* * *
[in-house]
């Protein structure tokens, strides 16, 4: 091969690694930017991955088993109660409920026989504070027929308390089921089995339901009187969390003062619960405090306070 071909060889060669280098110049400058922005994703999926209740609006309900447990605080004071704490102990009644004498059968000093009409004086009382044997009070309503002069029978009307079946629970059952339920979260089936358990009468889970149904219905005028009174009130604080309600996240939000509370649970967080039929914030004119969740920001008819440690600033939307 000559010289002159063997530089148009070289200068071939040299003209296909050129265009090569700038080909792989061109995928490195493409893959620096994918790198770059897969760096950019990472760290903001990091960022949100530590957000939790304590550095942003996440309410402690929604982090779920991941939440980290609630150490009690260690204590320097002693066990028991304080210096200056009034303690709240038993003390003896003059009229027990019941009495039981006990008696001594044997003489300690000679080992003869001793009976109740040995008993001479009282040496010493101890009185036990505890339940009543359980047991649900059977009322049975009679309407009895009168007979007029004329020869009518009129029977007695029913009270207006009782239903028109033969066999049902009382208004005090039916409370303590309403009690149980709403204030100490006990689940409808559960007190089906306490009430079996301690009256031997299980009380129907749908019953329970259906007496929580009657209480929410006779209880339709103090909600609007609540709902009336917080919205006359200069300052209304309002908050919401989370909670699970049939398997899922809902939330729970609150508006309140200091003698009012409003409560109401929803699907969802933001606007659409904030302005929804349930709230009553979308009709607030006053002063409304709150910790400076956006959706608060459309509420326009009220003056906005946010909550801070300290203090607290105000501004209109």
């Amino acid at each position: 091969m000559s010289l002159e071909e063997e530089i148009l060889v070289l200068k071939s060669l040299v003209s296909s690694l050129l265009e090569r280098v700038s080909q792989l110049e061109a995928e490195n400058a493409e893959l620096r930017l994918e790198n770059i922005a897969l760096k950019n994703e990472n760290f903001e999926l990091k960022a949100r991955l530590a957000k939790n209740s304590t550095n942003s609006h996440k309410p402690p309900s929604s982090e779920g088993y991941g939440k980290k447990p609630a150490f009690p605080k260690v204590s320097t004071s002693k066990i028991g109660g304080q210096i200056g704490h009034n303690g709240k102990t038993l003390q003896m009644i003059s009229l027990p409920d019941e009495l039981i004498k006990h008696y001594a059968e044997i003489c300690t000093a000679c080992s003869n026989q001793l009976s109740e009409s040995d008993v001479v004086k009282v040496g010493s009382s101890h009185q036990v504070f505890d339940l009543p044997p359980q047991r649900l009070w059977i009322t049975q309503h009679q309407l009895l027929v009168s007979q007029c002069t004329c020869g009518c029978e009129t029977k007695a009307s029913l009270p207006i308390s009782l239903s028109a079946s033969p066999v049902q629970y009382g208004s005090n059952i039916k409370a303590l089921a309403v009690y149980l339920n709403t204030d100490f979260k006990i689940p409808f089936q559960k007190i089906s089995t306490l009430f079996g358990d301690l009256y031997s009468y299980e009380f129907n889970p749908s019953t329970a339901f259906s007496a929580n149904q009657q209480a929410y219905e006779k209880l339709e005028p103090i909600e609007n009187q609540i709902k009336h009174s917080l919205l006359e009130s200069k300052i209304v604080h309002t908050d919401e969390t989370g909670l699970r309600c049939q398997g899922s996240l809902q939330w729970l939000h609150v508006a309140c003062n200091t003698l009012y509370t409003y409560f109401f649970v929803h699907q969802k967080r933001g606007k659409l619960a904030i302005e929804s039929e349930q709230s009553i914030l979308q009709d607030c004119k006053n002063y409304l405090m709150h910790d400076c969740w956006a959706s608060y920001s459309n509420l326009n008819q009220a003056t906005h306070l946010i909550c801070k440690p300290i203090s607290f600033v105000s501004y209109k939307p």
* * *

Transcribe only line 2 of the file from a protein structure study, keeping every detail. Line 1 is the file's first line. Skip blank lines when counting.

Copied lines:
């Protein structure tokens, strides 16, 4: 091969690694930017991955088993109660409920026989504070027929308390089921089995339901009187969390003062619960405090306070 071909060889060669280098110049400058922005994703999926209740609006309900447990605080004071704490102990009644004498059968000093009409004086009382044997009070309503002069029978009307079946629970059952339920979260089936358990009468889970149904219905005028009174009130604080309600996240939000509370649970967080039929914030004119969740920001008819440690600033939307 000559010289002159063997530089148009070289200068071939040299003209296909050129265009090569700038080909792989061109995928490195493409893959620096994918790198770059897969760096950019990472760290903001990091960022949100530590957000939790304590550095942003996440309410402690929604982090779920991941939440980290609630150490009690260690204590320097002693066990028991304080210096200056009034303690709240038993003390003896003059009229027990019941009495039981006990008696001594044997003489300690000679080992003869001793009976109740040995008993001479009282040496010493101890009185036990505890339940009543359980047991649900059977009322049975009679309407009895009168007979007029004329020869009518009129029977007695029913009270207006009782239903028109033969066999049902009382208004005090039916409370303590309403009690149980709403204030100490006990689940409808559960007190089906306490009430079996301690009256031997299980009380129907749908019953329970259906007496929580009657209480929410006779209880339709103090909600609007609540709902009336917080919205006359200069300052209304309002908050919401989370909670699970049939398997899922809902939330729970609150508006309140200091003698009012409003409560109401929803699907969802933001606007659409904030302005929804349930709230009553979308009709607030006053002063409304709150910790400076956006959706608060459309509420326009009220003056906005946010909550801070300290203090607290105000501004209109």